?Tamales de Puerco? is one of a kind

Alexander Viray

It’s not too common to see a play performed in two different languages. But when a play incorporates three different languages in steady dialogue it becomes more than just a play. It becomes a unique experience. The play ‘Tamales de Puerco’ premiered on the CSUN campus this past weekend.

The trilingual play incorporated English, Spanish and American Sign Language. Creating a play that blends the use of three languages is not easy, but ‘Tamales de Puerco’ does it with comprehensible dialogue and creative new ideas. Translations in English and Spanish were projected above the stage to help audience members who were not familiar with any of the three languages.

‘Tamales de Puerco’ is about a mother of a deaf son who is in an abusive marriage. She also has a drinking problem and must attend Alcoholics Anonymous meetings. Many of the people in her life shun her son for being deaf, even her own mother and husband. They call her son ‘sick’ and ‘mute.’ She eventually flees from her abusive relationship and makes a living selling her homemade tamales, all while trying to give her son the best life she possibly can.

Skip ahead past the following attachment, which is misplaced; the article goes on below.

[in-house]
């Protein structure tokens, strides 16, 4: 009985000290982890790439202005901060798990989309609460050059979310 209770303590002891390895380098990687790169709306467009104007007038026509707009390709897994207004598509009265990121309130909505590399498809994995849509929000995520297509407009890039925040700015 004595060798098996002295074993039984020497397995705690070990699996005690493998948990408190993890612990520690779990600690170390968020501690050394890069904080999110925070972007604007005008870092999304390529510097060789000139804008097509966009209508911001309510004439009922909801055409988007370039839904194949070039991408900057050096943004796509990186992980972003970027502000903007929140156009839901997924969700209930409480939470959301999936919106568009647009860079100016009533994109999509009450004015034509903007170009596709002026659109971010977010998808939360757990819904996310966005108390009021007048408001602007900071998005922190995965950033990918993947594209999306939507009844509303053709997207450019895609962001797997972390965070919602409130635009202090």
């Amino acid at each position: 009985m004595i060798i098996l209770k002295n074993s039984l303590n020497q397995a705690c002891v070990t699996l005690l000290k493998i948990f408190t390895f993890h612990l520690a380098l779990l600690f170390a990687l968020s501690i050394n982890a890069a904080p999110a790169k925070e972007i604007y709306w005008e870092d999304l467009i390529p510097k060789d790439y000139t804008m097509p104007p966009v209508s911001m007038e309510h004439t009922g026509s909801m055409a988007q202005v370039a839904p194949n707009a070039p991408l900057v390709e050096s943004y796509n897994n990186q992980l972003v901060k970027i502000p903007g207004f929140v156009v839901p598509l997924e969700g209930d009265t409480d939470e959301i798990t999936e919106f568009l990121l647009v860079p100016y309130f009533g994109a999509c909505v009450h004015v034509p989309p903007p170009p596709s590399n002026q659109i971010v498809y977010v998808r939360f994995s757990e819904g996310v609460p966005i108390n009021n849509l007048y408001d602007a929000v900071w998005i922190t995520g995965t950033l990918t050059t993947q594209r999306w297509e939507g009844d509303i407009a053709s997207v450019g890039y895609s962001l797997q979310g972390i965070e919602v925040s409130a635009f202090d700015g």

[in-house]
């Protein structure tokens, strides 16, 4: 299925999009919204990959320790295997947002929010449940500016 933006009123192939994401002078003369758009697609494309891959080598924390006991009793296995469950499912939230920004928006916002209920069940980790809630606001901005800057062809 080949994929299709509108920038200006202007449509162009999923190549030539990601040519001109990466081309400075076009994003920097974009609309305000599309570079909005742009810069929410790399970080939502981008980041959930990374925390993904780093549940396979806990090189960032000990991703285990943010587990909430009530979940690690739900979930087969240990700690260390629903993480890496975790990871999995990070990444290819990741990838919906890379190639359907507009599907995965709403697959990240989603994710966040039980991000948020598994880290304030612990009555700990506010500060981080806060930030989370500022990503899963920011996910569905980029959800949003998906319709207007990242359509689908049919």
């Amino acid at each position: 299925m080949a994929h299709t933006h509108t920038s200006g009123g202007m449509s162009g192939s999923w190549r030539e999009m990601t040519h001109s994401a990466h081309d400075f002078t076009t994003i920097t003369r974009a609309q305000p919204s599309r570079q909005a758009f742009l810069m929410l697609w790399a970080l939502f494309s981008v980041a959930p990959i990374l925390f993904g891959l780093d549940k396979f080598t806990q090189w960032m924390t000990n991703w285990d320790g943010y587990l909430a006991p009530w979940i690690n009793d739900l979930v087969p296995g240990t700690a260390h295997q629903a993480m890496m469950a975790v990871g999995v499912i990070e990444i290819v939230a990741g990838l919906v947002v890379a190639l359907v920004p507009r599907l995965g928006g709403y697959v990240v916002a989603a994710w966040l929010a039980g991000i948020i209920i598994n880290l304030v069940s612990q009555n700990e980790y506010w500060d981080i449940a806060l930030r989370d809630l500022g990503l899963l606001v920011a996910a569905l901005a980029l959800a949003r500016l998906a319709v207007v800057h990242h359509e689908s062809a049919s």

‘It was cute. I liked the integration of the three languages. I didn’t realize the struggles parents have with deaf kids,’ said audience member Michelle Montoya.

Plays, which are primarily focused on both the verbal performances as well as the physical performances, made ‘Tamales de Puerco’ all more interesting to be a part of. The scenes that used sign language forced audience members not familiar with sign language to watch the projected translations. Though it took away from the performances at times, it made the play very united. It opened up minds to how much people who are deaf are excluded from watching a performance when they must be fixated on an interpreter.

The true meaning behind ‘Tamales de Puerco,’ while being very entertaining, is to put into perspective that people who are deaf or hard of hearing aren’t any different than a person who doesn’t have a hearing impairment. It promoted equality among all individuals while conveying it in a funny and enjoyable package.

The trilingual aspect of ‘Tamales de Puerco’ opened the doors to how plays can be written and also broadened the spectrum of culture incorporation. It was an extremely cohesive play that didn’t support one language over any others. The message was great and appealed to everyone in attendance, no matter which background one came from.
‘The performance was really good. It’s delightful to go see a play where culture is expressed through languages that I am familiar with,’ said interpreter Adriana Mendoza.